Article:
The Minister of State for Primary Care has reiterated that universal free GP care will be available by 2016.
Alex White said the Government would keep the commitment made in the Programme for Government.
He said the Government would talk to doctors about the rolling out of the scheme, but that the majority of them are in favour of it.
Speaking on RTÉ's Today with Sean O'Rourke, Mr White said: "Doctors that I know up and down the country, I met people as late as yesterday, are in favour of this," Mr White said.
“People see that it's necessary to have primary care promoted, primary care extended, primary care enhanced. That's what we need to do."
However, the National Association of General Practitioners (NAGP) said the €37m to fund the scheme is inadequate.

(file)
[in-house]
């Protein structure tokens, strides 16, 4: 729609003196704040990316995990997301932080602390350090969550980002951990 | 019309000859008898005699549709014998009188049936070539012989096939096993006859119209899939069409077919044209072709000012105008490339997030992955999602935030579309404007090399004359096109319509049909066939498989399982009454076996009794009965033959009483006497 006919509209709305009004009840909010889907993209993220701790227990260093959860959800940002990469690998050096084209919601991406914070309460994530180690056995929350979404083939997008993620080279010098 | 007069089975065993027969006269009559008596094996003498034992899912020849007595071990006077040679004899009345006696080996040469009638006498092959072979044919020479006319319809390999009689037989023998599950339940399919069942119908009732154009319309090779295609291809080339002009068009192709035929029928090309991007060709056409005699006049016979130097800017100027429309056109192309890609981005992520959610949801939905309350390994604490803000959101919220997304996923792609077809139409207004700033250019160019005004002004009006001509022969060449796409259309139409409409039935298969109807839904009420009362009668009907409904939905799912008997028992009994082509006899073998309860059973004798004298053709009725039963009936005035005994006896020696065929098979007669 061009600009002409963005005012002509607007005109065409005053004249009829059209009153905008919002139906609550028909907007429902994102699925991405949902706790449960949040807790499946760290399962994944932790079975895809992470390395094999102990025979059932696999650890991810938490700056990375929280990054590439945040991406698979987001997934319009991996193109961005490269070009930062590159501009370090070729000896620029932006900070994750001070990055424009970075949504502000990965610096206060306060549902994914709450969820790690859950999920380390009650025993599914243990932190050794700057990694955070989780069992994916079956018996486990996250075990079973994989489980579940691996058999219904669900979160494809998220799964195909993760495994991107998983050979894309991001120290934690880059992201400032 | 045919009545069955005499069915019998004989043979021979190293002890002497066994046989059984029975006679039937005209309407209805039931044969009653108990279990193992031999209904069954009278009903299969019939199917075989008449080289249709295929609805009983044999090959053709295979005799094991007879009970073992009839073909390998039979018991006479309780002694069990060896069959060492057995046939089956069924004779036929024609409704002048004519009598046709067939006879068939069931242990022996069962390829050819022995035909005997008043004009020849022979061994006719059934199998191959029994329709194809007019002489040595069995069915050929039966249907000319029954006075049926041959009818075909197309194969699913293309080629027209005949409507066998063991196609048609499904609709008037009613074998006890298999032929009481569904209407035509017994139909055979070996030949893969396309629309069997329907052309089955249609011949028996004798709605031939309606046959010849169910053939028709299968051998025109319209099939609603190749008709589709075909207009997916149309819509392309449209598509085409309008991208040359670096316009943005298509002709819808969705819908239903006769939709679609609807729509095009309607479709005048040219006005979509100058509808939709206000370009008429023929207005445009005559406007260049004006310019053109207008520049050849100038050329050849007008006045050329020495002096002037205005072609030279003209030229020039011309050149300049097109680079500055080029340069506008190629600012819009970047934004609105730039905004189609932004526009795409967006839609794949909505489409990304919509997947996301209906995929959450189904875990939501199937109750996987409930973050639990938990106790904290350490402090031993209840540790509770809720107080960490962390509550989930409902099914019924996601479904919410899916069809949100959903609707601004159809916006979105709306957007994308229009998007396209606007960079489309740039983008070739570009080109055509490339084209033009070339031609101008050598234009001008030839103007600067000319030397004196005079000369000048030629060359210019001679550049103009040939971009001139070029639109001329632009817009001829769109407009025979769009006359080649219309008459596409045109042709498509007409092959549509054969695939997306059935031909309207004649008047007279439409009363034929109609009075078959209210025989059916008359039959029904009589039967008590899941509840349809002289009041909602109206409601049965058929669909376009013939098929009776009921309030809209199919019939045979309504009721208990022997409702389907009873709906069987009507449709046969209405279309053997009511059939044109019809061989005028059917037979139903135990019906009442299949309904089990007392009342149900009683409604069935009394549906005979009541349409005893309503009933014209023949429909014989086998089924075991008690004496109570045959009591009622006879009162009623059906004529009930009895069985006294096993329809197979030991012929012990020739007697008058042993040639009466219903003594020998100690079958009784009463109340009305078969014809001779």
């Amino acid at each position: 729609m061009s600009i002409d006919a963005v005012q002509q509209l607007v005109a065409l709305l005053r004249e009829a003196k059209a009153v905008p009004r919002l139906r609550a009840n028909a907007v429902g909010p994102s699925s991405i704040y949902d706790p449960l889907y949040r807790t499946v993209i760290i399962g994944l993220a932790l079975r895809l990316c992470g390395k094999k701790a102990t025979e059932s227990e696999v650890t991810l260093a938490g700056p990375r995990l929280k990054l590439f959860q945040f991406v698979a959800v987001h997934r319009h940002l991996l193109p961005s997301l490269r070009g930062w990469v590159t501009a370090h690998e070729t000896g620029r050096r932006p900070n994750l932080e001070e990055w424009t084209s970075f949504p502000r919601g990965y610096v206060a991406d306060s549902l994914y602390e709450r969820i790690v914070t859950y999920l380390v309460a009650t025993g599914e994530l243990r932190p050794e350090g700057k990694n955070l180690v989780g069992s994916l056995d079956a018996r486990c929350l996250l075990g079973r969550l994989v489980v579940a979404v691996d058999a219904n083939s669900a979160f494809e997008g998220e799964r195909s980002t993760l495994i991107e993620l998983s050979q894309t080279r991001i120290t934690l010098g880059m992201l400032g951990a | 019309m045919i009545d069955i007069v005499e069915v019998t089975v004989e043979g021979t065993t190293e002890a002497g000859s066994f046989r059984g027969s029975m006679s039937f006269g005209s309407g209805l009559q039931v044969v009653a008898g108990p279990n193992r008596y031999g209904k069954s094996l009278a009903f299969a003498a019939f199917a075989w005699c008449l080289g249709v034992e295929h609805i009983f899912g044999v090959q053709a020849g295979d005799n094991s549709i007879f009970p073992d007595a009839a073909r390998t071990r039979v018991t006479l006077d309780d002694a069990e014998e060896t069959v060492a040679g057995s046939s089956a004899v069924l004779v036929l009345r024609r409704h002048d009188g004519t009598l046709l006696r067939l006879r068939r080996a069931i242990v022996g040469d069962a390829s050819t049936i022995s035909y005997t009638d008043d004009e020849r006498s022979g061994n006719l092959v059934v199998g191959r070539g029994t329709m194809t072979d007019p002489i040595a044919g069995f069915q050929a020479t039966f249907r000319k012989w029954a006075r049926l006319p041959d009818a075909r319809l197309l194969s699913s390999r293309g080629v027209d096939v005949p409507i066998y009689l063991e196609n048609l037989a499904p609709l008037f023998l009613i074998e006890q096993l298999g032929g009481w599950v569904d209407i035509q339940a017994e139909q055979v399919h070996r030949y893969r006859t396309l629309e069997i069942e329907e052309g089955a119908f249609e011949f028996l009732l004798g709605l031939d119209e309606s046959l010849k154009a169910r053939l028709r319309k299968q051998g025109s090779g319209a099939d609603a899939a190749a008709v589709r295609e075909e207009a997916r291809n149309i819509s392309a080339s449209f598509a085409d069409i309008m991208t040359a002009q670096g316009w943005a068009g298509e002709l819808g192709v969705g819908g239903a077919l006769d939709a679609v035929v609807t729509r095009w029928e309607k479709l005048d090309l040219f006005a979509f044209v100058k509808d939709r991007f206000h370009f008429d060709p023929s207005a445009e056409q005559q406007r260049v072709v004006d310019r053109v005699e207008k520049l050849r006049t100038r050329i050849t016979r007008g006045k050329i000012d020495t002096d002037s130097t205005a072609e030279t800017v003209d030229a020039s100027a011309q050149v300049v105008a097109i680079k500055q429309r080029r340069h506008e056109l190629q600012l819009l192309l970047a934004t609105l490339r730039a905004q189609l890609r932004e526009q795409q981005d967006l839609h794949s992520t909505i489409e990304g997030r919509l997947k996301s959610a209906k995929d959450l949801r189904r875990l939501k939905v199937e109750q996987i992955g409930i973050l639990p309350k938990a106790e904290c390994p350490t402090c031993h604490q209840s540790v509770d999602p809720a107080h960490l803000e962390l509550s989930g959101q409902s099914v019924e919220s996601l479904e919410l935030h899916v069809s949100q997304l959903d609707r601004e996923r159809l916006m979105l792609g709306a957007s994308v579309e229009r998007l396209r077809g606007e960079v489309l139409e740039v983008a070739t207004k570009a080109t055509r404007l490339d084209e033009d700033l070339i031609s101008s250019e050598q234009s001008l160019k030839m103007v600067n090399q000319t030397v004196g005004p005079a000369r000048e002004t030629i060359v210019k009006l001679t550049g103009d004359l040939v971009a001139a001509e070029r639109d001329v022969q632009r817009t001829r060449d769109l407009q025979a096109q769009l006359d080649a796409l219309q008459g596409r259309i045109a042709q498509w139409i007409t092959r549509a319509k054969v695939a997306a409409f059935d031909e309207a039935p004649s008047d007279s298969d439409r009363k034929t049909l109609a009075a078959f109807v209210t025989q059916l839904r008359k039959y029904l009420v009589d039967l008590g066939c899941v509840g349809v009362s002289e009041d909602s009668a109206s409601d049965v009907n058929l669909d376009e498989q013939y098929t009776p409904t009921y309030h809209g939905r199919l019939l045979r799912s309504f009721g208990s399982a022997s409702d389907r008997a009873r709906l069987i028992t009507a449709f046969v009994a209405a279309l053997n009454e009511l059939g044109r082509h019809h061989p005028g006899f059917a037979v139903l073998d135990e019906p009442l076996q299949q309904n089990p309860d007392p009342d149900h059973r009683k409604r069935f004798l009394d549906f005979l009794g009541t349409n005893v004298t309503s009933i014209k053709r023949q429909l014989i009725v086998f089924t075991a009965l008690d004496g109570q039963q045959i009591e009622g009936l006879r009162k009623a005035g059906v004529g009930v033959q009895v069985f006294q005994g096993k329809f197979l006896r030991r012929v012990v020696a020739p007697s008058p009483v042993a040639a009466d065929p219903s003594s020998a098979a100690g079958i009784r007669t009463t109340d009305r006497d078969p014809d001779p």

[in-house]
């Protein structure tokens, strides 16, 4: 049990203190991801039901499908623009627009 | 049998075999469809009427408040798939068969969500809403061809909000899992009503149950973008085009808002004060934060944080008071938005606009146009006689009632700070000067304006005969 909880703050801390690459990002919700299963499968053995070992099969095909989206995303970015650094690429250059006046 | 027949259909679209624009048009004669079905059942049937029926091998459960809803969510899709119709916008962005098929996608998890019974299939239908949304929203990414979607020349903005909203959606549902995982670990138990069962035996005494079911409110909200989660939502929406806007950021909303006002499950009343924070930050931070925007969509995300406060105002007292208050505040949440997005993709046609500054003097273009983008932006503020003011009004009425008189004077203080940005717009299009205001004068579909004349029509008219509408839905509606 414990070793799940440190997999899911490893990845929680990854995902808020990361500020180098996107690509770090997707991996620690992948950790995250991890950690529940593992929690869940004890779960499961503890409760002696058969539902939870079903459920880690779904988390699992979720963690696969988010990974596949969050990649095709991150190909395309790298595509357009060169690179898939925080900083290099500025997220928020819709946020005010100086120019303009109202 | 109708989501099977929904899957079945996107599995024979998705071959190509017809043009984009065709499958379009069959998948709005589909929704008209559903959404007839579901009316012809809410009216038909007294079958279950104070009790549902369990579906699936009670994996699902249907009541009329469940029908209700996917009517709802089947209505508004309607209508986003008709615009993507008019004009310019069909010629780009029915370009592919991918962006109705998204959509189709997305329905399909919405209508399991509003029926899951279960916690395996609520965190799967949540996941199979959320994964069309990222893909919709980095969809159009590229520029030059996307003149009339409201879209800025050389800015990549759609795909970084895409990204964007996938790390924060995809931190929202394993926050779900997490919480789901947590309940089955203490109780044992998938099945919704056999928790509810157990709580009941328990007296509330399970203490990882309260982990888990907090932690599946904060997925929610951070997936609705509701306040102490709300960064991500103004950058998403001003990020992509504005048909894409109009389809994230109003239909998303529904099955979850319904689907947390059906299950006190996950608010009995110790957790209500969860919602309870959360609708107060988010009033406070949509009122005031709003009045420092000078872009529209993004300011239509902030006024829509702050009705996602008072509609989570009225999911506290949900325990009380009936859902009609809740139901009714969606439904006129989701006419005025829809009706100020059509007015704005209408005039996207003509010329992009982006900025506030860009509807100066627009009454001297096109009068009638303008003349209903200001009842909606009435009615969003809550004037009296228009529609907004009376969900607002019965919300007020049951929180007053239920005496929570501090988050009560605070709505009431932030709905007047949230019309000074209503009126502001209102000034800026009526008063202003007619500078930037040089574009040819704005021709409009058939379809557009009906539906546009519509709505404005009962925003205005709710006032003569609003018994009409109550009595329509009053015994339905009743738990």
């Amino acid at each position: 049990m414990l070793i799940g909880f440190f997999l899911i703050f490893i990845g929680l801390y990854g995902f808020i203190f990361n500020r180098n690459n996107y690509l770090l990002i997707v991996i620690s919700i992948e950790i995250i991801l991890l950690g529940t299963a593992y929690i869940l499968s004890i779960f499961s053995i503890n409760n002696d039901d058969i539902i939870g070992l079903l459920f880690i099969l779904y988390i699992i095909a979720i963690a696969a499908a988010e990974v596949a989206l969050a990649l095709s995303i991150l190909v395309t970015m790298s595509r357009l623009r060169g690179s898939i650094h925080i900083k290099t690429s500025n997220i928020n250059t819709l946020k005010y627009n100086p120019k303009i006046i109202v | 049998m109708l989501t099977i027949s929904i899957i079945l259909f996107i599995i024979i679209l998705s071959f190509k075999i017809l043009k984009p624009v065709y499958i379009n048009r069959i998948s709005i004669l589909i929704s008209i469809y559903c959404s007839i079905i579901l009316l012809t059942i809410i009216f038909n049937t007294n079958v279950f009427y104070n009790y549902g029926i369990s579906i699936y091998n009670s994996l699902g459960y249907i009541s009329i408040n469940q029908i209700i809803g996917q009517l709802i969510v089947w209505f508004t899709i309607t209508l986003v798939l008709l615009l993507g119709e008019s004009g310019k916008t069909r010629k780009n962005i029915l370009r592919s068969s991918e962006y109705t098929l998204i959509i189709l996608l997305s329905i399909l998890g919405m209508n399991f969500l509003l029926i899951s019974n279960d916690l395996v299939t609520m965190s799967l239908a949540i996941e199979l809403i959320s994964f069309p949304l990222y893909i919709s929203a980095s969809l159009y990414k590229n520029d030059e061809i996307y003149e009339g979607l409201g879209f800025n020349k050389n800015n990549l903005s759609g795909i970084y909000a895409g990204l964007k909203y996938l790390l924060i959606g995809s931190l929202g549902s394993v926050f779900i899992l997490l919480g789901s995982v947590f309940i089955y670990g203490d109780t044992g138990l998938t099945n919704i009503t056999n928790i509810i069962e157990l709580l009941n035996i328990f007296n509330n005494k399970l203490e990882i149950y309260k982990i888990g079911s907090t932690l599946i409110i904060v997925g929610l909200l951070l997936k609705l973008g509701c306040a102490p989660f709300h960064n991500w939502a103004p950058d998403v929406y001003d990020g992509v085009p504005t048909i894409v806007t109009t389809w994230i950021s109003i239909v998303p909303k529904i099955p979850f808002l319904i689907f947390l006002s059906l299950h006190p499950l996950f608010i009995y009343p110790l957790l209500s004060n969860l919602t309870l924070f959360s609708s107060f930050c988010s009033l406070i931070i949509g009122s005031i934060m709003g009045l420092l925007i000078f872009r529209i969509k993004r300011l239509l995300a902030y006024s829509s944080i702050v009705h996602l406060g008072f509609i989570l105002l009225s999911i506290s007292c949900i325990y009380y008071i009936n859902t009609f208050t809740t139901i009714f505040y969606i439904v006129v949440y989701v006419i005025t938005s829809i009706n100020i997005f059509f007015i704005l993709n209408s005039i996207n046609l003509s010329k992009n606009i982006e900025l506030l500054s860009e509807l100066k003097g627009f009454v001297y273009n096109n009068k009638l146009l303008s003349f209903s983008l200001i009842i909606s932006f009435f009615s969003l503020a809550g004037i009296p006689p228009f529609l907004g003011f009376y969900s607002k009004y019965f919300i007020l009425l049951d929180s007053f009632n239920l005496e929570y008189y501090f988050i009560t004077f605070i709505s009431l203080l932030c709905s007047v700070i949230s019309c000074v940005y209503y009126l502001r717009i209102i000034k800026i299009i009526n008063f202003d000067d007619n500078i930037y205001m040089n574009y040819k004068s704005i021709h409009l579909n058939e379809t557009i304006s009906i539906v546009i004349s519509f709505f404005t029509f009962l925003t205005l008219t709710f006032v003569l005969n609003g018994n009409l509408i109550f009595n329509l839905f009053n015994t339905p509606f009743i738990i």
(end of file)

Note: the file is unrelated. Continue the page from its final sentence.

It warned that if the GP service is overwhelmed, it will have a serious impact on the rest of the health service.
Chairman Dr Andy Jordan said while the idea of free GP for children aged five and under is laudable, the NAGP’s members "can only advocate for a properly funded scheme."
NAGP spokesperson Dr Stephen Murphy said if the "280,000 or so children under six who currently don’t have a medical card are given one, then there will be a huge increase in visits to GPs."
Separately, in relation to the loss of discretionary medical cards, Mr White said no one with the right to a card will lose it.
Mr White said: "There won't be a sort of a pre-cooked plan to say we have to take away so many discretionary medical cards.
"It can only be in respect of medical cards to which people are entitled. It's not a change in eligibility by stealth."